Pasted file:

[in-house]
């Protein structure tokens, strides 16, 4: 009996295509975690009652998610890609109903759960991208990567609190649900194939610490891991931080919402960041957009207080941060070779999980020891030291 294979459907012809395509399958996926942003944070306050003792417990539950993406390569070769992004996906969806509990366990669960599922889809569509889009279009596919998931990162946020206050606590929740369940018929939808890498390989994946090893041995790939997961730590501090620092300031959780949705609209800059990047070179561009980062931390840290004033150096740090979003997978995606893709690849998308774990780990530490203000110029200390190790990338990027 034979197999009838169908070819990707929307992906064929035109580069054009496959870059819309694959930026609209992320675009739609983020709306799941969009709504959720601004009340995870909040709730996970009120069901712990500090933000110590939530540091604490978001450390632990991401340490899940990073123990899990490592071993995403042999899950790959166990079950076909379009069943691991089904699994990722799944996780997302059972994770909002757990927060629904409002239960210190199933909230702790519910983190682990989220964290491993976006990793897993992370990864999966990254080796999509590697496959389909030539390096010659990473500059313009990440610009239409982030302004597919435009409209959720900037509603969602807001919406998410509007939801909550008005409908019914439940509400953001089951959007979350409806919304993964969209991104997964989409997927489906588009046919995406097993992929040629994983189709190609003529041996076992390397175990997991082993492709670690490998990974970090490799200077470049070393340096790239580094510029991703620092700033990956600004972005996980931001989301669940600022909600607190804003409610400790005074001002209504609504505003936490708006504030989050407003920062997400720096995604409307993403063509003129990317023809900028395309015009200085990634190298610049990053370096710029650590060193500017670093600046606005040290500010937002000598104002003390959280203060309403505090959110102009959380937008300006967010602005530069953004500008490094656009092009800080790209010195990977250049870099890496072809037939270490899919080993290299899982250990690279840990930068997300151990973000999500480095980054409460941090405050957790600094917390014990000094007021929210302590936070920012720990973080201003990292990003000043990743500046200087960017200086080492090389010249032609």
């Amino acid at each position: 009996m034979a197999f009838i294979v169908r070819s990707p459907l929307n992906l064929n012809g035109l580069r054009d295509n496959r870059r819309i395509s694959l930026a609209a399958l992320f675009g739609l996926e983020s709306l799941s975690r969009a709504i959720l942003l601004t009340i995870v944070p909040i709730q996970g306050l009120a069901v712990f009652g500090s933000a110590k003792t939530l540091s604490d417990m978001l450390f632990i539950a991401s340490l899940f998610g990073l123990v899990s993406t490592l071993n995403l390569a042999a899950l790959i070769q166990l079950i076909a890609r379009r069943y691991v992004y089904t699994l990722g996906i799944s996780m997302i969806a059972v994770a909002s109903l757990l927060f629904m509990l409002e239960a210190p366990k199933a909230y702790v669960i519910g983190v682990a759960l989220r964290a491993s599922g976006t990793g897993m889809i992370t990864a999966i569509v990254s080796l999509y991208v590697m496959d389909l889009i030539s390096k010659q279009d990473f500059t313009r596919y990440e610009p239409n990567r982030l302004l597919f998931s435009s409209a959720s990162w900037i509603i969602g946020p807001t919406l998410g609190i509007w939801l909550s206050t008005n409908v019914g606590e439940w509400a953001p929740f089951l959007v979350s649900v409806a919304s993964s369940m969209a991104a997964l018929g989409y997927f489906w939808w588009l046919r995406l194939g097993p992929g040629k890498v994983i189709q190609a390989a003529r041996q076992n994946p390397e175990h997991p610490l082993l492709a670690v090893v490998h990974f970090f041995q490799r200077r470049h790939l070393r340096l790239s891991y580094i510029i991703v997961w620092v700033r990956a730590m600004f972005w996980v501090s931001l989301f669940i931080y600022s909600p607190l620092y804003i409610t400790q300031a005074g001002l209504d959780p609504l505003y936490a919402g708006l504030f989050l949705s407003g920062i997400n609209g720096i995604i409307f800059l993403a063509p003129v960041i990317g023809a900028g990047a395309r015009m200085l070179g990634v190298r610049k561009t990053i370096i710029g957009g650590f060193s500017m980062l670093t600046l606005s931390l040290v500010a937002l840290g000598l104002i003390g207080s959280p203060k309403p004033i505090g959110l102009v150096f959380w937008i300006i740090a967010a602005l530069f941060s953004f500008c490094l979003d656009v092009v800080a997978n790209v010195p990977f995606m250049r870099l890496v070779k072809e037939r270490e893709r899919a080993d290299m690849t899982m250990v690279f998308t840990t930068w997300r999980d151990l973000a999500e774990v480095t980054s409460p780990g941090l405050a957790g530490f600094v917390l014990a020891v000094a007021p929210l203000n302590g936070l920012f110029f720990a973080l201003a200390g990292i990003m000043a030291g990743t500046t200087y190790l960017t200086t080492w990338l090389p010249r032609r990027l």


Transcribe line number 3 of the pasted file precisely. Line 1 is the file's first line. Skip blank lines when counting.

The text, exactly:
């Amino acid at each position: 009996m034979a197999f009838i294979v169908r070819s990707p459907l929307n992906l064929n012809g035109l580069r054009d295509n496959r870059r819309i395509s694959l930026a609209a399958l992320f675009g739609l996926e983020s709306l799941s975690r969009a709504i959720l942003l601004t009340i995870v944070p909040i709730q996970g306050l009120a069901v712990f009652g500090s933000a110590k003792t939530l540091s604490d417990m978001l450390f632990i539950a991401s340490l899940f998610g990073l123990v899990s993406t490592l071993n995403l390569a042999a899950l790959i070769q166990l079950i076909a890609r379009r069943y691991v992004y089904t699994l990722g996906i799944s996780m997302i969806a059972v994770a909002s109903l757990l927060f629904m509990l409002e239960a210190p366990k199933a909230y702790v669960i519910g983190v682990a759960l989220r964290a491993s599922g976006t990793g897993m889809i992370t990864a999966i569509v990254s080796l999509y991208v590697m496959d389909l889009i030539s390096k010659q279009d990473f500059t313009r596919y990440e610009p239409n990567r982030l302004l597919f998931s435009s409209a959720s990162w900037i509603i969602g946020p807001t919406l998410g609190i509007w939801l909550s206050t008005n409908v019914g606590e439940w509400a953001p929740f089951l959007v979350s649900v409806a919304s993964s369940m969209a991104a997964l018929g989409y997927f489906w939808w588009l046919r995406l194939g097993p992929g040629k890498v994983i189709q190609a390989a003529r041996q076992n994946p390397e175990h997991p610490l082993l492709a670690v090893v490998h990974f970090f041995q490799r200077r470049h790939l070393r340096l790239s891991y580094i510029i991703v997961w620092v700033r990956a730590m600004f972005w996980v501090s931001l989301f669940i931080y600022s909600p607190l620092y804003i409610t400790q300031a005074g001002l209504d959780p609504l505003y936490a919402g708006l504030f989050l949705s407003g920062i997400n609209g720096i995604i409307f800059l993403a063509p003129v960041i990317g023809a900028g990047a395309r015009m200085l070179g990634v190298r610049k561009t990053i370096i710029g957009g650590f060193s500017m980062l670093t600046l606005s931390l040290v500010a937002l840290g000598l104002i003390g207080s959280p203060k309403p004033i505090g959110l102009v150096f959380w937008i300006i740090a967010a602005l530069f941060s953004f500008c490094l979003d656009v092009v800080a997978n790209v010195p990977f995606m250049r870099l890496v070779k072809e037939r270490e893709r899919a080993d290299m690849t899982m250990v690279f998308t840990t930068w997300r999980d151990l973000a999500e774990v480095t980054s409460p780990g941090l405050a957790g530490f600094v917390l014990a020891v000094a007021p929210l203000n302590g936070l920012f110029f720990a973080l201003a200390g990292i990003m000043a030291g990743t500046t200087y190790l960017t200086t080492w990338l090389p010249r032609r990027l």